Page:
Here’s a fun one for you. In the era where new planes cost in the trillions with research and development taking decades, we were thinking about what World War II planes would cost nowadays. It’s not that we’re trying to prove something, we were just curious and guessed that you folks would be too.
In order to set up some sort of criteria for this conversion, we made the following baselines. For the sake of ease (if this works we’ll do others), we chose to estimate the prices of the top produced U.S. made World War II bombers. Also, the year we chose to convert the price from is the first year of production of each aircraft.
Now, we’re not economists nor statisticians, so we can’t explain why the discrepancies are so wide year to year. The reason we chose to make the first year of production the baseline is because the price of a B-17, for example, would have almost doubled if you calculated it in 1945 as opposed to 1939. Again, we’re not economists but the country was in the Great Depression and things were just not that normal. Also, production was shifted almost entirely to the war effort so we’re assuming that had a major effect on prices as well.
There are a ton of different factors that go into this, but what we used to make these inflation calculations is a simple tool provided by the government at data.bls.gov. It’s the best tool for crunching numbers like this and the closest you’ll ever get to something true.
Also, we’ve arranged these infographics in ascending order.
Ok, so here you go.
Let’s start with the Maurader. Not the most loved plane as it was difficult to handle, it did its part during World War II. Over 5,000 of them were made from 1941 to 1945 and they got their debut in the Pacific Theater. Later, limited amounts of them were sent over to the Mediterranean Theater and Western Europe.
Its nickname was the “Widowmaker” because many men were lost during takeoffs and landings as they needed to be flown exactly as instructed. If you didn’t, they stalled.
We’re sure you guys are no strangers to the great B-25 Mitchell. With just under 10,000 of them produced, they were cheap in comparison to the other bombers that did the same workload.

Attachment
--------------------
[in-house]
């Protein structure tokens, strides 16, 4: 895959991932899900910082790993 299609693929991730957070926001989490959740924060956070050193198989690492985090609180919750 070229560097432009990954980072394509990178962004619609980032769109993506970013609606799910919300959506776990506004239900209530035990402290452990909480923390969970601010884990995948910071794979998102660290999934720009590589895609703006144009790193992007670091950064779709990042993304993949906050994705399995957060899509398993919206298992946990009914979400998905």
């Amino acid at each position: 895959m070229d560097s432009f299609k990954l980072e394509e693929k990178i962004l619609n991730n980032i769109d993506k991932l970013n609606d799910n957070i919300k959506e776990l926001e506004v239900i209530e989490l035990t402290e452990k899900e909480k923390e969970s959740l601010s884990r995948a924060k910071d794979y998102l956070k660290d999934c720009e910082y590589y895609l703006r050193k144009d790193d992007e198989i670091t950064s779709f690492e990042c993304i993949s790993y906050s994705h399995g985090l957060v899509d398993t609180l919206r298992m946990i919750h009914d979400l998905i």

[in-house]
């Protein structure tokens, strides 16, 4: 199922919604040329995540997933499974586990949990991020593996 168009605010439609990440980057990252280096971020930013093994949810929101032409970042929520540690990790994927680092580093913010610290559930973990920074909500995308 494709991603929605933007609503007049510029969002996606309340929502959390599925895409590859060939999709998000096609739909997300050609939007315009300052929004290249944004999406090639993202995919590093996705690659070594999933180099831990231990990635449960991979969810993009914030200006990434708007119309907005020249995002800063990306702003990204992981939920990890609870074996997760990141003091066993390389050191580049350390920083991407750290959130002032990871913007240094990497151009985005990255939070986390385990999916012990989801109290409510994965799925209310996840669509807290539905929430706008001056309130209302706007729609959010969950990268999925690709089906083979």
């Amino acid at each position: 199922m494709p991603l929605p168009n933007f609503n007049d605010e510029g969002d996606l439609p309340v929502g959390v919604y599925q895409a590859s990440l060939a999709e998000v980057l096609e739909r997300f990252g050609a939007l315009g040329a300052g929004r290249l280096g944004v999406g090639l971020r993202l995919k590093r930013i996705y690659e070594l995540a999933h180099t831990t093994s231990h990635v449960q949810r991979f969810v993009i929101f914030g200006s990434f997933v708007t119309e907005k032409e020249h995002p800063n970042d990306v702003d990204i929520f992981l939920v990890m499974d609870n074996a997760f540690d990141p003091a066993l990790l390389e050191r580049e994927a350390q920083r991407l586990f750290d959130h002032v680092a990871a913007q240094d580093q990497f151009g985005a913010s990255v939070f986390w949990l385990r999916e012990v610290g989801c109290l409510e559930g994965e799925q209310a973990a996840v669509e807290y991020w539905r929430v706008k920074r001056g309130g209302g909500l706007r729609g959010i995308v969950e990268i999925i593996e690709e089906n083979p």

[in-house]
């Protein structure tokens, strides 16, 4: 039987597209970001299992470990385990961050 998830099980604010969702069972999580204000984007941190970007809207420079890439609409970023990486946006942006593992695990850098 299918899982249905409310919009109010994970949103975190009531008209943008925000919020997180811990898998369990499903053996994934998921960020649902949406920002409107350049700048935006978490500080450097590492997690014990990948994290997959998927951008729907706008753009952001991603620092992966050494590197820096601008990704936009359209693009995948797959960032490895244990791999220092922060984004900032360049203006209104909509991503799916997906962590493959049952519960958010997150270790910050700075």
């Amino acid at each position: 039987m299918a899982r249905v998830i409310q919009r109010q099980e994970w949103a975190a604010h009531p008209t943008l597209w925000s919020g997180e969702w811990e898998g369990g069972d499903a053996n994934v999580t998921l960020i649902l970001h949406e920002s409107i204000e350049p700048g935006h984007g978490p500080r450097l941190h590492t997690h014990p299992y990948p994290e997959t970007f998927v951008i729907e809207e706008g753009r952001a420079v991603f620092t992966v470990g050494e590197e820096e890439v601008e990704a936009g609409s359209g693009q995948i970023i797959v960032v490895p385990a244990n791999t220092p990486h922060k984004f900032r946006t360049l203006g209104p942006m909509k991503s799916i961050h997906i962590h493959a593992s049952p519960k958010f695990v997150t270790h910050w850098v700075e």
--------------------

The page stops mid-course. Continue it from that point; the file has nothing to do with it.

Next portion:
Mitchells fought in every theater of the war, most notably off of carrier decks during the Dolittle Raid. They were not made to do that, but they did. Read up on it if you don’t know what we’re talking about.
Much more expensive was this next plane, the Invader. Although designated A-26 as in “Attack” aircraft, this designation was only given to this plane because of the confusion people had with the B-26 Marauder we mentioned above. It was, in fact, a bomber but was produced in much smaller amounts. 2,452 to be exact.
Although it saw some service at the end of its production towards the tail end of World War II, these planes flew during the Cold War era conflicts as well and were finally retired in 1969 by the United States Air Force.
This girl needs no introduction. Many movies have been made about the crews of B-17 Flying Fortresses, so even folk who are not aviation fans know this plane. One of the earliest bombers to be produced for the war effort, 12, 731 of them rolled off the assembly lines between 1936 and 1945.
From Memphis Belle to good ol’ All American, there are countless stories of survival connected with this particular plane. Also, it was relatively cheap to make at the time.
Designed by Consolidated Aircraft, people often don’t know that there were more B-24s built than B-17s. Although Flying Fortresses are always at the tip of everyone’s tongue as we mentioned above, there were 19, 256 Liberators produced from 1940 to 1945. Surprised? We were when we first found out.
Although you’d read in books that crews generally preferred the B-17s over B-24s, top brass liked the Liberators better as they could be adapted to many other roles.
This one is the most expensive. The B-29 Superfortress. Another plane that doesn’t need much introduction, when you think of Atomic Bombs, you think of Enola Gay, or, at least you know they were dropped by Superfortresses.
Massive in size compared to all earlier bombers, almost 4, 000 of them were produced up until 1946. The last one was retired in 1960.
This big girl doesn’t really belong on this list as she was built four years after the war, but the B-36 Peacemaker holds a special place in our hearts. Although built that long ago, she is the biggest bomber ever built by the United States (taking into account the wingspan).
Capable of carrying nuclear weapons as well, the Peacemaker could haul up to 87,200 lbs. of ordnance using its 6 propellers and 4 jet engines. Also, she cost a lot of money.
Let us know if you liked this little infographic we made. If you found it informative, we’d love to do others for European planes, fighter planes and so on. If you have other ideas too, just drop us a line on Facebook and we’ll make it happen. Thanks!